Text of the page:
There are no nearby mountain bike opportunities.
Riverbend Nature Park, the site of past arrests for lewd behavior by men, still retains an unsavory image. Could this scenic area across Airport Road from the airport become busy with family activities?
A group of residents say it could happen if they achieve their goal. On Feb. 13, three avid mountain bikers presented an idea to the Leisure Services Advisory Board, offering to build mountain biking trails with volunteer labor.
“Perhaps if there’s a lot of usage by enthusiastic, outdoorsy people, it would deter any illegal activities,” said mountain biker Tim Cone.
After a presentation and questions, the board, which makes recommendations to the City Commission, voted unanimously to support the project.
A GROWING SPORT
The bike riders told the board members that currently they must travel to enjoy their sport. They drive to Doris Leeper Spruce Creek Preserve, Graham Swamp Conservation Area in Palm Coast or to Chuck Lennon Park in DeLeon Springs.
Manis said the bike riding would not hurt the natural environment of the park and would not interfere with the current walking trails.
“Perhaps if there’s a lot of usage by enthusiastic, outdoorsy people, it would deter any illegal activities”
TIM CONE, mountain bike rider
There currently is parking at the park and a bathroom, which the men called a big advantage. If the mountain bike trails become popular, the parking area might need to be enlarged.
Doug Thomas, of the board, asked how motorized dirt bikes would be kept off the trails, and Manis said it would be self-policing, because dirt bikes would destroy the trails for mountain bikes.
“The mountain bikers would run them out,” Manis said.
Robert Carolin, the city liaison for the board, said if the city allows the project, then signage would be placed.
In response to other questions from the board, the men said no trees would be taken down for the trails, and it would be maintained by the users. They said the area is hilly and would provide a good mountain biking experience, comparing favorably with other bike trails but shorter.
They said the safety of sport is attractive, since there are no cars.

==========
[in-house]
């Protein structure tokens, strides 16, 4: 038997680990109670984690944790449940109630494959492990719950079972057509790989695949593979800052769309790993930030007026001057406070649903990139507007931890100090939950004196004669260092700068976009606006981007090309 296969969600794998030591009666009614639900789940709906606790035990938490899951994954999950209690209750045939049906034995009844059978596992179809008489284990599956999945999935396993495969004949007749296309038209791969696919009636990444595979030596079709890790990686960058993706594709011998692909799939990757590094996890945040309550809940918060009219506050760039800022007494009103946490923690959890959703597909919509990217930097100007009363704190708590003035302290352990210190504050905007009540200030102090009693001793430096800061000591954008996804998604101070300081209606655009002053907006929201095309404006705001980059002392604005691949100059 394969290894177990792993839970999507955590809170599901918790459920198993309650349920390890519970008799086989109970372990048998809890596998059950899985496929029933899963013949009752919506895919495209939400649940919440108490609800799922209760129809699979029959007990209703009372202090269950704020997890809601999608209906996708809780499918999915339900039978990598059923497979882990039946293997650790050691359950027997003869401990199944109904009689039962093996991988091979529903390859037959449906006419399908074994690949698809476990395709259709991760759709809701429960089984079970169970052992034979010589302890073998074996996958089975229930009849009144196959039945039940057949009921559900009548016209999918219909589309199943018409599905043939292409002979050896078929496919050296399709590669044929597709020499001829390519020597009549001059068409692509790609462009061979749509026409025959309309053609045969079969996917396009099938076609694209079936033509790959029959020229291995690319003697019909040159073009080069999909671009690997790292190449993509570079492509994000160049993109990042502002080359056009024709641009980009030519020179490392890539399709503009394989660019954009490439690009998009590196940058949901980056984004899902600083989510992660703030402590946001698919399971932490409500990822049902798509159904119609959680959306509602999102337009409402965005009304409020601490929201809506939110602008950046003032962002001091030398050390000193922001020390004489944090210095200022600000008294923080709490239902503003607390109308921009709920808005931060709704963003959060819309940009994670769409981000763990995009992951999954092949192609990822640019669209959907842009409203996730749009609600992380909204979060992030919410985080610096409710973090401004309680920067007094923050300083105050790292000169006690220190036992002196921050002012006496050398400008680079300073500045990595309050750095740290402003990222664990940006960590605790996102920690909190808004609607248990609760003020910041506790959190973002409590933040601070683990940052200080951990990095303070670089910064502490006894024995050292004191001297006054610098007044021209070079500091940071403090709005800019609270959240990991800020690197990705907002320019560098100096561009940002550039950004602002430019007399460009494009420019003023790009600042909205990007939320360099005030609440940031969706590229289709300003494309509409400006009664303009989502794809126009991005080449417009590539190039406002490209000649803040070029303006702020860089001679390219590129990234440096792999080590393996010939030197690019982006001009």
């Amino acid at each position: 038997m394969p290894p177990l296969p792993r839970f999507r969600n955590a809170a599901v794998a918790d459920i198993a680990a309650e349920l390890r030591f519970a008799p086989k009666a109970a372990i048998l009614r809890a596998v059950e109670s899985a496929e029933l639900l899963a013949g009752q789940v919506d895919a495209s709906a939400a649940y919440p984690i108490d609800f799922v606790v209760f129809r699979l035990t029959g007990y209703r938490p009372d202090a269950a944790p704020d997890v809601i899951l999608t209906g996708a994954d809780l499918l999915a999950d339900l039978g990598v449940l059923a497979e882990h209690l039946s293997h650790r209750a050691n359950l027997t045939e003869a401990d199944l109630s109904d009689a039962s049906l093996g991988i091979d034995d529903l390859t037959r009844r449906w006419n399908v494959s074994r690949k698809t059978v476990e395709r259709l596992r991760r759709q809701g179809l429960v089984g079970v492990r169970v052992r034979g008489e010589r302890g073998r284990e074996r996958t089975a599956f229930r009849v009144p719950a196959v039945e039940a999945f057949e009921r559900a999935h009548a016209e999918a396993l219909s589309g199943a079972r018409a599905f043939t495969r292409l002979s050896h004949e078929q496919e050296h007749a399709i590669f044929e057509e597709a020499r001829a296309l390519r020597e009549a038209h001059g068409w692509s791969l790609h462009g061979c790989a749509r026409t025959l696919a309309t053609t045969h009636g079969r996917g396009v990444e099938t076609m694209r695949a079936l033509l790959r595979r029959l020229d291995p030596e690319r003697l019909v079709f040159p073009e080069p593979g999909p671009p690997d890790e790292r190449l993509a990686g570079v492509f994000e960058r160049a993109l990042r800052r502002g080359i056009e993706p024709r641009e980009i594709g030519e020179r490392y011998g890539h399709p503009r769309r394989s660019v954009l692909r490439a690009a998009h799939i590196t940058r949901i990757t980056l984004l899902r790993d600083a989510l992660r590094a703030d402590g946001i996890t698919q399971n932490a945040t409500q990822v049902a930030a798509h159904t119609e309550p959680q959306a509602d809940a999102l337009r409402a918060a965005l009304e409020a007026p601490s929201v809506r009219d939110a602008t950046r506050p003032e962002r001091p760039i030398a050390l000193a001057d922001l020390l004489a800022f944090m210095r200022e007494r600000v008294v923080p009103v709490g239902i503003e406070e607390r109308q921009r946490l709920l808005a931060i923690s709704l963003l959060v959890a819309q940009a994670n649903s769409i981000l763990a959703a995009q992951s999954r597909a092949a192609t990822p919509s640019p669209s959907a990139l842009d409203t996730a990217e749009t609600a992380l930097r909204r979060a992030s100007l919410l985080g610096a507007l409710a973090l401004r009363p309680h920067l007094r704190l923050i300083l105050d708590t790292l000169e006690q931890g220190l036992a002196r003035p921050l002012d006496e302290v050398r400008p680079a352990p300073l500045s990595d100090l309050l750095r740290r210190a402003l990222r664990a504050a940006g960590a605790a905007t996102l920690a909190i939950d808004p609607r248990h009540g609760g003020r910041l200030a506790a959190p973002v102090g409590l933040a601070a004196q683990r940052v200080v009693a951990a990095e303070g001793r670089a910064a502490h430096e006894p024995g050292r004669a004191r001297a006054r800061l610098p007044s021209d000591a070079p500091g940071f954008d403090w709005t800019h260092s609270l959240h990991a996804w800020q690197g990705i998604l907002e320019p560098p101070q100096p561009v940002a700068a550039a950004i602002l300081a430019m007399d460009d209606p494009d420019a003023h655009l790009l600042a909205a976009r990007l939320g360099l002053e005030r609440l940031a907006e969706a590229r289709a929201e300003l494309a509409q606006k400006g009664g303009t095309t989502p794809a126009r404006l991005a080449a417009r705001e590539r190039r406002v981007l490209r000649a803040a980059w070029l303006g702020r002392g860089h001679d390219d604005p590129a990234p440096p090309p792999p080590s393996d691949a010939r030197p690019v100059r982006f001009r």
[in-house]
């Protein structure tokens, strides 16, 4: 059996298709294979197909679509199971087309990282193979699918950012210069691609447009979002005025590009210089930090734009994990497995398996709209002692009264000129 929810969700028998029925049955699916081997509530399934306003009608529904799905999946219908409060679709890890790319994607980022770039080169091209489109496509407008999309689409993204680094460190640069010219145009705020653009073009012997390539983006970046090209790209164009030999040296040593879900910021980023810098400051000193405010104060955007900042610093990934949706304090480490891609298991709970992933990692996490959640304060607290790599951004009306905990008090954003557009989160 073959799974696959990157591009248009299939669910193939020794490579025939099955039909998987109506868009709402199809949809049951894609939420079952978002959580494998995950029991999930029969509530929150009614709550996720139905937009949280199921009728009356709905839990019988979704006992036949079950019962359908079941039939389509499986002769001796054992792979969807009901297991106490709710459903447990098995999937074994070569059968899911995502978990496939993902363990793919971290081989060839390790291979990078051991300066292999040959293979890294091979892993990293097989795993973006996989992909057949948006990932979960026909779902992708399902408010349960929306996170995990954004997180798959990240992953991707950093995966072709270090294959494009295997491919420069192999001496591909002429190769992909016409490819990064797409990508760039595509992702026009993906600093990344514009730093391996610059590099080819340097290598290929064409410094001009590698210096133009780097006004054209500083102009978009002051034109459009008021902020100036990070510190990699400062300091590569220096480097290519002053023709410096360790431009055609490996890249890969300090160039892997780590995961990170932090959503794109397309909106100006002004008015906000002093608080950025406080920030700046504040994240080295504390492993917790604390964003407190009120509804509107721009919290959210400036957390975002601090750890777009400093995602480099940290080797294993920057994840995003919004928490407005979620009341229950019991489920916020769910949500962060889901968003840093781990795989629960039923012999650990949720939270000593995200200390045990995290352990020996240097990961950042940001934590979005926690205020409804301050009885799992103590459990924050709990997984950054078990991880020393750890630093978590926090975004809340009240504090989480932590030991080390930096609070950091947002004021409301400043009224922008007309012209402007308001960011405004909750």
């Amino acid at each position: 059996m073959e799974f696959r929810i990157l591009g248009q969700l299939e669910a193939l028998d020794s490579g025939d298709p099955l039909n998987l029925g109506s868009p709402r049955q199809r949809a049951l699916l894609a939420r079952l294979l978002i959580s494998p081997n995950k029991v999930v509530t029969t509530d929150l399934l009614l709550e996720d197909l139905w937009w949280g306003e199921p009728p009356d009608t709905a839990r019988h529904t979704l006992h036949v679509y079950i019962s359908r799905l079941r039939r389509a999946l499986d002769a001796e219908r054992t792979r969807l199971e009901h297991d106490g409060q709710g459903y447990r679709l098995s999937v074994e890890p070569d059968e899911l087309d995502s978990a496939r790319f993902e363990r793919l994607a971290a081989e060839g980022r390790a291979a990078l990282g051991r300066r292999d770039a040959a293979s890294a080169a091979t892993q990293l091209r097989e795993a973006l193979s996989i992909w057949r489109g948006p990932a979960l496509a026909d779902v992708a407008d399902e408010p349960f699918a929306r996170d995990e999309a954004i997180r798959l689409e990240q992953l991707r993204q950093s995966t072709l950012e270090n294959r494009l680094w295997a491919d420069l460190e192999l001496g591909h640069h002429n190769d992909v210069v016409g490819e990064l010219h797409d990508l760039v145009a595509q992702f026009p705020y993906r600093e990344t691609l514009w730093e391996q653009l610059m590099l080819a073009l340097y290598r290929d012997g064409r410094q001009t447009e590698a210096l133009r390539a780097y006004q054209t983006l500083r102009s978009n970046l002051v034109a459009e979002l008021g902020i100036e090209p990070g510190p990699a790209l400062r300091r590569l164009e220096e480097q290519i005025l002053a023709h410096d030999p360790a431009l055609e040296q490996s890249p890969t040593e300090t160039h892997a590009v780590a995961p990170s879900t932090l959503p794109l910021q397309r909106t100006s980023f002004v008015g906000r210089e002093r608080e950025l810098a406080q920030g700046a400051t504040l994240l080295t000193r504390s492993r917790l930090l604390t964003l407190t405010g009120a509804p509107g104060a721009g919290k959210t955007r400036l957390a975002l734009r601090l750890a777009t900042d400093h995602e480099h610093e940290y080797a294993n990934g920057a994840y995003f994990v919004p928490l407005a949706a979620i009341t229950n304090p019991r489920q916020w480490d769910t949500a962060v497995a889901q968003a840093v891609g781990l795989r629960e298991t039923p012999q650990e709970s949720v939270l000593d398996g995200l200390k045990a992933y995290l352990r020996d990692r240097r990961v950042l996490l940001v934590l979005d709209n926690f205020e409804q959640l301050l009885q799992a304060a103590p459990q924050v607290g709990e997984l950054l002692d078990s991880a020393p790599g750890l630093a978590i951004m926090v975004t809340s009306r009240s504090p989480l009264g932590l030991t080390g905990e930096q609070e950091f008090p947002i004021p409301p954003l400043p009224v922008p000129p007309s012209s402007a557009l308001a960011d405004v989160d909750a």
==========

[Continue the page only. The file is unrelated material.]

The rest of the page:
“I never ride the Loop anymore,” agreed board member Ann Marie Zweifel. “It’s too dangerous.”
There is one area of the planned trail that may need a bridge because it traverses a narrow area between Airport Road and the wetlands area. The biker riders said they would build the bridge, but would ask the city to pay for lumber.
Thomas said he was extremely supportive of the project but the wetlands area must be determined. Shannon Julien, a board member who works in environmental services, said she would inspect the area to determine if the project is feasible near the wetlands and if state permits would be needed.
After the meeting, Cone said they forgot to mention that there are a couple of homeless camps in the woods, and this would another reason for increasing the activity there.
“It would be nice to see family activities instead of what goes on there,” said bike rider Mike Manis.
A board member agreed, saying it could “change the complexion of the park.”
On June 3, 2017, eight men were arrested for lewd activity at the park in a county-wide sting run by Volusia County Sheriff’s Office. The defendants were charged with indecent exposure and related activities.
On a recent day, an empty police car was in the parking lot. A sign with large, red letters said, “Park under 24 hours police surveillance.” A group of workers who had stopped for lunch said they stop a couple of times a week and the park is usually empty.
Jesse Godfrey, Ormond Beach Police chief, said there were no complaints or arrests at the park in 2018 and officers make daily checks. He said the idea of the park being utilized by mountain bikers is a great idea because there are no other nearby opportunities.
“I think it will be a success,” he said.
The park features a fishing/viewing dock, canoe launch, observation deck, health trail and children’s playground.